Voting rights advocates have good reason to celebrate the demise of President Donald Trump’s controversial Advisory Commission on Election Integrity, which he shut down on Wednesday amid mounting legal challenges. “Despite substantial evidence of voter fraud,” he said, incorrectly, “many states have refused to provide the [commission] with basic information relevant to its inquiry.” He also cited “endless legal battles at taxpayer expense.”
But the biggest threat posed by the commission—that the administration will seek to match state voter rolls with federal databases to justify a massive voter purge—looms larger than ever. Trump’s decision to shift the commission’s work over to the Department of Homeland Security, where it will draw less public scrutiny, is “very dangerous,” warns Maine Secretary of State Matthew Dunlap, a Democrat on the commission who won a partial court victory after suing the panel for keeping him in the dark about its activities.
And the conservative anti-fraud activists who dominated the commission, including its vice chair and de facto head, Kansas Secretary of State Kris Kobach, aren’t about to stop making mischief. Kobach has said that Immigration and Customs Enforcement officials will now quickly start matching federal databases identifying noncitizens with state voter rolls. The Justice Department, moreover, shows no sign of backing down from its demand that states hand over evidence of following voter registration laws—widely seen as precursor to federal lawsuits that will pressure states to purge their voter rolls.
Voter purges may well be the new face of voter suppression, as J. Christian Adams, a commission member and anti-fraud activist, signaled last month at a gathering of the American Legislative Exchange Council. Adams told ALEC that voter ID is “yesterday’s fight,” and that the bigger threat to the election system is foreign interference by “aliens who are getting on the rolls and aliens who are voting.” Adams heads a group that’s been threatening state officials with claims that their voter rolls are inaccurate and demands to inspect them. Voting rights advocates call the move a voter purge campaign.
Kobach’s Interstate Voter Registration Crosscheck Program, which he created in 2005 and purports to enhance accuracy by allowing states to compare their voter rolls, has been debunked by experts who say it misidentifies 200 legitimate voters as double-registered for every one improperly registered voter. Yet 30 states participate in Crosscheck, and have wiped thousands of voters from the rolls as a result. An Ohio law that triggers the purge process for voters who have failed to cast ballots in a single election cycle faces a constitutional challenge that will be heard by the Supreme Court on January 10. During the Obama administration, the Justice Department had initially sided with voting rights advocates challenging the law, but under Trump, it has reversed course to defend the Ohio statute.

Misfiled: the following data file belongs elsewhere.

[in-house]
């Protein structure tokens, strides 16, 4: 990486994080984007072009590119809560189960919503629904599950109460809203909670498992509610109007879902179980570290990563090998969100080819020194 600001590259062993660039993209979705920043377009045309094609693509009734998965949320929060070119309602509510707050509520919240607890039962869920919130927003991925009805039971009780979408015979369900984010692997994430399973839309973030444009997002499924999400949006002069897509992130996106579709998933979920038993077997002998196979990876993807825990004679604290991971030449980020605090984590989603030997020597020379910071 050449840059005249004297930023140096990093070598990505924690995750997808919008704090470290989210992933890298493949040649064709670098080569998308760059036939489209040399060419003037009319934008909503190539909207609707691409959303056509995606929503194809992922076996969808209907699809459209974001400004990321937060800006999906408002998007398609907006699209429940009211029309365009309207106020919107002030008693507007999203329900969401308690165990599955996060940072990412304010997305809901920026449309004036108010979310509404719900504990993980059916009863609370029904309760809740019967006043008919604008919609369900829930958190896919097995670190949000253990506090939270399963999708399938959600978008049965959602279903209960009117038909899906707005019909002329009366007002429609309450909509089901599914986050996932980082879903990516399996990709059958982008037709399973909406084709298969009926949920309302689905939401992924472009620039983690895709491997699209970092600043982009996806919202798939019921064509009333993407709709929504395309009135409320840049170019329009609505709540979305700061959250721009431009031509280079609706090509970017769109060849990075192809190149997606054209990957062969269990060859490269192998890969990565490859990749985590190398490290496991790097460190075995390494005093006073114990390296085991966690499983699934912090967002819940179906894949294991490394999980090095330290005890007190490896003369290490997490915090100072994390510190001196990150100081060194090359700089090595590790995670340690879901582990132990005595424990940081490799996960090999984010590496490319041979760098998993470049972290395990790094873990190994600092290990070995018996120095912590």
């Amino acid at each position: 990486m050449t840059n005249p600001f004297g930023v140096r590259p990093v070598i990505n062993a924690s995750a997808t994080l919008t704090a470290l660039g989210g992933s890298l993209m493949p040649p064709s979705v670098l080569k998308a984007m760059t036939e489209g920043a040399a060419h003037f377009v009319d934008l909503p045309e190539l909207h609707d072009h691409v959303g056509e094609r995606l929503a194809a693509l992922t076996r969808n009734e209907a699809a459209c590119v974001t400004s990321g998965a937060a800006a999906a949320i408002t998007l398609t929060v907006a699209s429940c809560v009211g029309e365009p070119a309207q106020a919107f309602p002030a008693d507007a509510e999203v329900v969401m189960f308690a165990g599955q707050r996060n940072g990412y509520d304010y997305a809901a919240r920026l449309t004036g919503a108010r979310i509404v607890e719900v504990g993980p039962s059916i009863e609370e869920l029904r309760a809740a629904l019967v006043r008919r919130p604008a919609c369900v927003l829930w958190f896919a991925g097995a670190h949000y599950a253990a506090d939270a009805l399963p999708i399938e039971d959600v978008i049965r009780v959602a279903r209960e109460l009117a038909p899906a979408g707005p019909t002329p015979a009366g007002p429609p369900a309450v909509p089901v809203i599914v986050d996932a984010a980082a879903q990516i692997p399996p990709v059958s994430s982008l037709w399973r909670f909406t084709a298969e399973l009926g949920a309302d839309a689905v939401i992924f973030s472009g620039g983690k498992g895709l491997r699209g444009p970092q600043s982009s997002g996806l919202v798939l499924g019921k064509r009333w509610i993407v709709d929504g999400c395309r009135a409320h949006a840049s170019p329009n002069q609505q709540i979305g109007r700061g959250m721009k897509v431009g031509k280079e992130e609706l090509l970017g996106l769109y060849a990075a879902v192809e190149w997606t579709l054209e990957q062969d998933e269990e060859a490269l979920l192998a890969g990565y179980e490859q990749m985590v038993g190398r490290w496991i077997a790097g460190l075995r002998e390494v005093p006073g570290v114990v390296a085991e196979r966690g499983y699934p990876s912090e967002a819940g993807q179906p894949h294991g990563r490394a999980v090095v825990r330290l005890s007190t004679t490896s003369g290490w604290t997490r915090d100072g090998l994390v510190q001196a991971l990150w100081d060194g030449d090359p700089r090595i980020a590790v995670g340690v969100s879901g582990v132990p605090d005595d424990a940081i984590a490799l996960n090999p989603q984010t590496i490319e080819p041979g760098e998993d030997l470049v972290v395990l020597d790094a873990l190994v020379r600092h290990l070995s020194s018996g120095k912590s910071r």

States have not slowed down their campaign to enact new restrictions on voting and registration, which accelerated with the Supreme Court’s 2013 ruling in Shelby County v. Holder to strike a key provision of the 1965 Voting Rights Act. Voting rights advocates have scored some victories in the courts, but they can no longer count the Justice Department as an ally. Just this week, a federal circuit court in Missouri rejected a civil rights challenge alleging that the state’s voter ID law was designed to disenfranchise minority voters.
In a new twist, a GOP-authored bill moving through the New Hampshire legislature would effectively bar college students from voting. The bill would require any voter to be a “resident” of the state, as opposed to simply “domiciled” there, in order to register—meaning that any voter would have to obtain a New Hampshire driver’s license and vehicle registration at a cost of $100 or more. State Democrats say the bill perpetuates the GOP myth that voter fraud is widespread there—a fallacy that Kobach hyped when he stated in a Breitbart commentary last year, with zero evidence, that New Hampshire’s Senate race was “stolen by voter fraud.”
That was one of dozens of cringe-worthy moments for Kobach’s “integrity” commission, which was discredited from the outset by Trump’s wild contention that three to five million fraudulent votes cost him a popular-vote victory over Hillary Clinton in 2016. The commission’s legal violations and missteps have been well-documented, from its sweeping demand that states turn over voters’ sensitive personal information, to its chaotic, rambling public meetings, to Dunlap’s extraordinary move to sue his own commission. The commission’s end is a victory, but its unsubstantiated claims of voter fraud will be harder to kill off.